The "more information" you requested is correct and should come in the form of looking at the wider data pool where the source info comes from. If you take the ocean of data, you can use rationality and experience and come to much better conclusions that even more well founded.

I think we all see a trend whereby people just believe anything that is fed to them and seems to have "facts" to back up the claims. But we also know that in order to understand a whole book, you cannot just read one punchline paragraph.

Peace

EAGLE EYE
09-16-2010, 06:14 PM
So you know nothing about Cap and Trade or the Kyoto Protocol? How they're designed to severely burden American companies while doing almost nothing against major polluters like China? How they expect us to pay to clean up their country while they do nothing in return? How the real purpose is to make America unable to compete economically with the third world in an attempt to "level the playing field" as it were. It has nothing to do with the environment and a lot to do with money. You realize how much money Al Gore has in "Green" energy right?

You also realize that there isn't a cheap alternative to oil and gas that works as well. You can't just install hydroelectric dams wherever you feel like it without ruining the environment. You can't just build wind turbines on every street corner without killing a bazillion birds. You can't just cover everything in solar panels when they're expensive as shit and barely work. You can't just tap into geothermic power because you want to.

The point is this isn't how you save the environment. The people who were environmentalists in the past before it became vogue think this is crap and that its obviously a political stunt but they're effectively silenced by the Media.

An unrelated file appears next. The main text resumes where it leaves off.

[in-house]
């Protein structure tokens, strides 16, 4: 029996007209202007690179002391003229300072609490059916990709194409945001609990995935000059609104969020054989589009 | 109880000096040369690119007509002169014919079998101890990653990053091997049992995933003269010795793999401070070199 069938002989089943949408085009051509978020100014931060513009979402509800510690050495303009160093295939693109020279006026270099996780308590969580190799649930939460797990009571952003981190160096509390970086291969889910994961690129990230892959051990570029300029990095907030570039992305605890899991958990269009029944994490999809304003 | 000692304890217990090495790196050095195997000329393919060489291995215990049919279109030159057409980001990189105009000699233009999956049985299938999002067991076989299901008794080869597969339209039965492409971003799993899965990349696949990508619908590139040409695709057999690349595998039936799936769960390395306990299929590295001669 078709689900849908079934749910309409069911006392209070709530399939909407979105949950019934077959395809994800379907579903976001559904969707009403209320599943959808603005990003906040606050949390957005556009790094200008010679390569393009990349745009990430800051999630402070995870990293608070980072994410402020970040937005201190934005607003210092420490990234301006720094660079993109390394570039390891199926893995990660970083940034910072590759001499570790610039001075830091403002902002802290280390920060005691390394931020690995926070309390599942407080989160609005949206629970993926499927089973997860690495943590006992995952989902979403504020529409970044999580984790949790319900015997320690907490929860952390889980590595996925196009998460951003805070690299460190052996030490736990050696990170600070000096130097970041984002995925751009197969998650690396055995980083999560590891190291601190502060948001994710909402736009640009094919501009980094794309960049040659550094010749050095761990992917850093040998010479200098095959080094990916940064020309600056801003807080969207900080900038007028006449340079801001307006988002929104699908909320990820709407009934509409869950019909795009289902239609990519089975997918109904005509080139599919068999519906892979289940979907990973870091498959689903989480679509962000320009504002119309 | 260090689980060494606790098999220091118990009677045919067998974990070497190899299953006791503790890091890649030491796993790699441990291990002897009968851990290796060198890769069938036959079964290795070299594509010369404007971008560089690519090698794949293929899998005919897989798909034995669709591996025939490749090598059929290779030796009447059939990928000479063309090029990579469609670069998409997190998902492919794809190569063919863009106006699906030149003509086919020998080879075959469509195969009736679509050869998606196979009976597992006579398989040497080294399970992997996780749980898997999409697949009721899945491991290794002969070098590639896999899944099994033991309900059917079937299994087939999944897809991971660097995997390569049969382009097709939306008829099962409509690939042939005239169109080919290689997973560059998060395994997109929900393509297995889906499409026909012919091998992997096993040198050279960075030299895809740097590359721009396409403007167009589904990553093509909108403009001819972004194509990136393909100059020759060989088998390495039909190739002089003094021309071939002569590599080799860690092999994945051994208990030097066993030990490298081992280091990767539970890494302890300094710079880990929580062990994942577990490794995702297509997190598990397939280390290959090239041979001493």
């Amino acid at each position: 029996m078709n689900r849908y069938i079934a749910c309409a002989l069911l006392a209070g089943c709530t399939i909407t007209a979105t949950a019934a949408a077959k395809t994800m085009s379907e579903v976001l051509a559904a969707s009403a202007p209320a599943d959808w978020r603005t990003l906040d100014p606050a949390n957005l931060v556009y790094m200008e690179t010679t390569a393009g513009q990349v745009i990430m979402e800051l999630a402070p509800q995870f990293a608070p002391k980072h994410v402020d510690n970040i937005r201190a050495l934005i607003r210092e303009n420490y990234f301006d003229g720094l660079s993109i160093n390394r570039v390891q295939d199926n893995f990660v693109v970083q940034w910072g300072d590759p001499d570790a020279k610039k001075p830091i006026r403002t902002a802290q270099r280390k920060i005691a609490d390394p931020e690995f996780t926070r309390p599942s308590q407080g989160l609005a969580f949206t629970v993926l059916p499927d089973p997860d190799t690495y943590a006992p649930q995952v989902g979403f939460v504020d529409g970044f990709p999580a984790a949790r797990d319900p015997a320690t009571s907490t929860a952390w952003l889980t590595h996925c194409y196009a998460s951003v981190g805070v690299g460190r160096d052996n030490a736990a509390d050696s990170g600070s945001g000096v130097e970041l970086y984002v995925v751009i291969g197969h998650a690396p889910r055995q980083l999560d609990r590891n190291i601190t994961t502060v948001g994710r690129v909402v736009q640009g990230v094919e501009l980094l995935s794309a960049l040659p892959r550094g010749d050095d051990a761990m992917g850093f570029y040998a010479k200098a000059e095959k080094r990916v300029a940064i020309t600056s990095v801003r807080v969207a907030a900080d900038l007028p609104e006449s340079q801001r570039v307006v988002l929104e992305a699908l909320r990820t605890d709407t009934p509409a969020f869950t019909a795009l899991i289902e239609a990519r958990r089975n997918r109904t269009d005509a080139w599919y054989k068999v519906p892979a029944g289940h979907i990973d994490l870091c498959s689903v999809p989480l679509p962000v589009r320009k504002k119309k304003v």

I could see this post maybe making sense in 2004 or 2005, but it's 2010 and you aren't taking into account the leaps and bounds of advances in solar panel industry, declining cost of production (which you can use the computer hardware industry as a good model for) plus what the nanotech era will do for solving energy, hunger, and education crises on a global scale. The conceptual framework was laid out back in the mid 80's and things are just starting to take off and will at a blinding pace.

Also China has shown that it has a vested interest in tackling it's pollution and clean energy dilemma, but with a population that size they will be moving at a snails pace for quite some time. However it being a communist state they can mandate household and business practices by force, not choice. Yet we all know their businesses love finding loop holes every single chance they get if it means increasing margins.

One more thing I wanted to mention was that private companies who specialize in the construction of windmill farms in the US are struggling with getting rid of the power they generate because the infrastructure to transport megawatts they generate DOES NOT EXIST. The US government may need to step up to the plate like they did for the construction of the interstate highway system.

These farms get voted down by all the property owners who say "not in my backyard" or city. You can't just build a couple out in the midwest and expect to make any impact on the country's energy dilemma. Most people despise the idea of eminent domain, but using it in this instance might be the only way to make some headway. I do believe more ocean turbines should be built.

Uncle Steezo
09-16-2010, 07:31 PM
basically... shut the fuck up boy.

statistics can be generated to paint any picture. but its just data. it takes a wise person to make that data into information.

DeeBlock
09-16-2010, 09:49 PM
This is an interesting article.
Rob, it would be easier to read if you put spaces between paragraphs.

Thanks.

EAGLE EYE
09-16-2010, 09:53 PM
^ same article, better formatting


https://thewere42.wordpress.com/2010/04/27/clive-thompson-on-why-we-should-learn-the-language-of%C2%A0data/ (https://thewere42.wordpress.com/2010/04/27/clive-thompson-on-why-we-should-learn-the-language-of%C2%A0data/)

DeeBlock
09-16-2010, 10:33 PM
I mean when you post it to wucorp, like you did in the first post in this thread, spaces should be added between the paragraphs for an easier read, if ya don't mind doing so.


But thanks for the link anyway, I've read it.

EAGLE EYE
09-16-2010, 10:48 PM
I usually do but must of felt lazy.